BELSTRESS II was the second phase of an epidemiological cohort study on work-related stress and health and was conducted in 2002-’03 . A total number of 2.821 men and women between 40 and 64 years old from nine companies or public administrations in Belgium volunteered to participate in the study by means of self-administered questionnaires and a bioclinical examination. The response rate of the study was 68.5%.
For a supplementary study with ambulatory measurements of BP and physical activity, four of the nine organizations were involved. This selection of organizations, which included two public administrations, one company from the secondary sector and one organization from the service sector, was based on practical reasons regarding feasibility of the fieldwork . A subsample of participants was randomly selected within the four organizations. People taking medication for elevated BP were excluded from this study, as well as participants with a previous hospitalization for coronary heart disease. This study design was developed in order to obtain a population free from established CVD, in which relations can be investigated between work-related factors and BP patterns. The population of this study included 182 middle-aged workers (109 men and 73 women), which represented 66% of the invited subjects. Informed consent was obtained from all participants. Valid ambulatory measures of physical activity were available in 151 participants. The study was approved by the ethics committees of the University Hospital of Ghent and the Faculty of Medicine of the Free University of Brussels.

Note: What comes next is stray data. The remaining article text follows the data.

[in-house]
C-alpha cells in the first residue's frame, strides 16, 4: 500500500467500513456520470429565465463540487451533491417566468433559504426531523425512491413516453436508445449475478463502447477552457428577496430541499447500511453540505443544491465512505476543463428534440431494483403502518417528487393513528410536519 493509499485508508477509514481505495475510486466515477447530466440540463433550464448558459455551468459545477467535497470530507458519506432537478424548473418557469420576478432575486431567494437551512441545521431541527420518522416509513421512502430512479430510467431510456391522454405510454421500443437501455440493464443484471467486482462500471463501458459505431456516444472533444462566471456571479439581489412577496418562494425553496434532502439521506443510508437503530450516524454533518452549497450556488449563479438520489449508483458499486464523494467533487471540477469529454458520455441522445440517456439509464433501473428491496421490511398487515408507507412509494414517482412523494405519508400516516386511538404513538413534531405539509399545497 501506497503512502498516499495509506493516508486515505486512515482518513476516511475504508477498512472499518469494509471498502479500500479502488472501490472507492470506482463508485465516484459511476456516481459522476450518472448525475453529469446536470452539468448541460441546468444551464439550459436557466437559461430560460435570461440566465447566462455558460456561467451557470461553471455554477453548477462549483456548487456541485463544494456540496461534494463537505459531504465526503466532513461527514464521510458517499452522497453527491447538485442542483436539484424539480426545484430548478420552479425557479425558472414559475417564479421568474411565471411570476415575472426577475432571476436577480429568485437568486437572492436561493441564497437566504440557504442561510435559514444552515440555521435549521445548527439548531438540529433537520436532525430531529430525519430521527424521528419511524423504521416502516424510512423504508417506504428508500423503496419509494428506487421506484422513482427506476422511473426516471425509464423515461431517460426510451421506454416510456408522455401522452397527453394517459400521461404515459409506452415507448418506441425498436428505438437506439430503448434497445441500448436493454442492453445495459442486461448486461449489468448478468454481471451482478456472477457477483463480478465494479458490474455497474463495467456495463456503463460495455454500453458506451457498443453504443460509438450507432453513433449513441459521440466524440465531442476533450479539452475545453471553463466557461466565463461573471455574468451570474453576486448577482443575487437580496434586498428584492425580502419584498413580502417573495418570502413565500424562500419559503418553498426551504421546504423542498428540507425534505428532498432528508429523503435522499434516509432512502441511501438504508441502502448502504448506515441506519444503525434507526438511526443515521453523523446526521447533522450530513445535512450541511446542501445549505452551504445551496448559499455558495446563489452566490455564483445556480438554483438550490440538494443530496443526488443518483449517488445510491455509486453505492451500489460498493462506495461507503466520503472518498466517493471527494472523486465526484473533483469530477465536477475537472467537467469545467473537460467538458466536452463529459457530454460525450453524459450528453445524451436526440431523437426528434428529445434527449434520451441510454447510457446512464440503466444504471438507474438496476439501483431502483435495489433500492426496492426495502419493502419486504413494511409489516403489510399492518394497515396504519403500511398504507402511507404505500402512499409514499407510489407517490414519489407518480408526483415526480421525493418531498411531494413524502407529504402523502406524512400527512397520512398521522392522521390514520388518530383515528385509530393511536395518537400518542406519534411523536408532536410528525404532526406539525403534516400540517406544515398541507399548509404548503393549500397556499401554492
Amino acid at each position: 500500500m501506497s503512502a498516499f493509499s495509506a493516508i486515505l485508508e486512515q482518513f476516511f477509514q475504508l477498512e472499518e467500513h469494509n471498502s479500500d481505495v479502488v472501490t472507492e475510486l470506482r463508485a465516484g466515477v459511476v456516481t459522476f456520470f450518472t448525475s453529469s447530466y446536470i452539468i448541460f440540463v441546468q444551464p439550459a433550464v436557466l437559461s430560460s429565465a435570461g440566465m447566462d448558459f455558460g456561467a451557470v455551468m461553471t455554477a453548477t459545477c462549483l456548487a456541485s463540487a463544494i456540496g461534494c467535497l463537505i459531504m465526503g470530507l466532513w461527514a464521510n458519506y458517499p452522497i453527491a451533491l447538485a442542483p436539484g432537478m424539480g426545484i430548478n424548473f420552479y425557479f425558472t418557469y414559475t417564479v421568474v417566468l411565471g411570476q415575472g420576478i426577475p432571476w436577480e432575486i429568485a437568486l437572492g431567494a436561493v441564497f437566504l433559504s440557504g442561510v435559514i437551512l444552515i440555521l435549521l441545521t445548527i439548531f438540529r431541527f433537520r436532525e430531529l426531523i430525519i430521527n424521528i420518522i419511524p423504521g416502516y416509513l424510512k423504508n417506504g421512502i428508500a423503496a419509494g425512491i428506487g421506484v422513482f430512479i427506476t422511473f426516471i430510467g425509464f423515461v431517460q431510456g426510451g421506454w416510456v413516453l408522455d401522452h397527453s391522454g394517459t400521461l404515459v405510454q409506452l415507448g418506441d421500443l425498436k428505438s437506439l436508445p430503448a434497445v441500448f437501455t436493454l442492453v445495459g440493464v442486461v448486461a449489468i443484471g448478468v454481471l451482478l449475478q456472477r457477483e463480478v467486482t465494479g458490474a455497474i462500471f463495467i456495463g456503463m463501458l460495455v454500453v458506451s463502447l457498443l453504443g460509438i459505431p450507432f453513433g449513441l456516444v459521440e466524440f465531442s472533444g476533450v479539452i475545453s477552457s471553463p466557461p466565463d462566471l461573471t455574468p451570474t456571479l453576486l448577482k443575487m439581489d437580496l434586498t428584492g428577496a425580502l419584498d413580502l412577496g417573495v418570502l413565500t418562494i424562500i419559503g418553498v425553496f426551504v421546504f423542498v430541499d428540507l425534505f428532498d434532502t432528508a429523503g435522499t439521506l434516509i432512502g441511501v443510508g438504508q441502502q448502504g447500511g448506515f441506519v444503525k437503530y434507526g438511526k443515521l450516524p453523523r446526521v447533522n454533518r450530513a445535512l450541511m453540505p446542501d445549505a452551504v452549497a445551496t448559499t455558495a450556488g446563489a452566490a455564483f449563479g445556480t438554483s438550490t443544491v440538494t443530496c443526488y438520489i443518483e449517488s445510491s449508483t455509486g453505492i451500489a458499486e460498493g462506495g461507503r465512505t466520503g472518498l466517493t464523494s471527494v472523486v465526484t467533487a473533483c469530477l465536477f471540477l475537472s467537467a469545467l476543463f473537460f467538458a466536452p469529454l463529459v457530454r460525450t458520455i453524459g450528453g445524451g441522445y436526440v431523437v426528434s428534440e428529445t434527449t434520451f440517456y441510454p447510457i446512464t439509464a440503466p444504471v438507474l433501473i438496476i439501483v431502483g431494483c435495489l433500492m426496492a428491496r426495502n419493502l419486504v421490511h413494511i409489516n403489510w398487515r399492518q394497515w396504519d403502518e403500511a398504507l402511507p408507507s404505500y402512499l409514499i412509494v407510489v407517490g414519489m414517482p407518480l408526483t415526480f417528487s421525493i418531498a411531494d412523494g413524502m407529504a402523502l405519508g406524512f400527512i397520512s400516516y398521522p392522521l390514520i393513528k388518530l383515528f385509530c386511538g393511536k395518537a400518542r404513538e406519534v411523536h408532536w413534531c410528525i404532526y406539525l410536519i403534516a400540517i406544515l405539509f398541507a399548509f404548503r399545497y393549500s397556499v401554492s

Questionnaire and anthropometric measurements
The questionnaire contained information on gender, age, educational level, occupational group and smoking status. Primary school level was defined as low education, secondary school level as medium education and high school or university as high education. Occupations were defined according to the International Standard Classification of Occupations and grouped into white-collar and blue-collar workers .
Participants were asked to indicate their usual level of leisure time physical activity on a set of four response possibilities: no weekly activity; only light physical activity during most weeks; heavy physical activity (i.e. resulting in sweating and elevated pulse rate) during 20 min or more once or twice per week; heavy physical activity during 20 min or more three times or more per week. High physical activity was attributed to persons who engage in heavy physical activity during 20 min or more at least three times per week, corresponding to the upper category.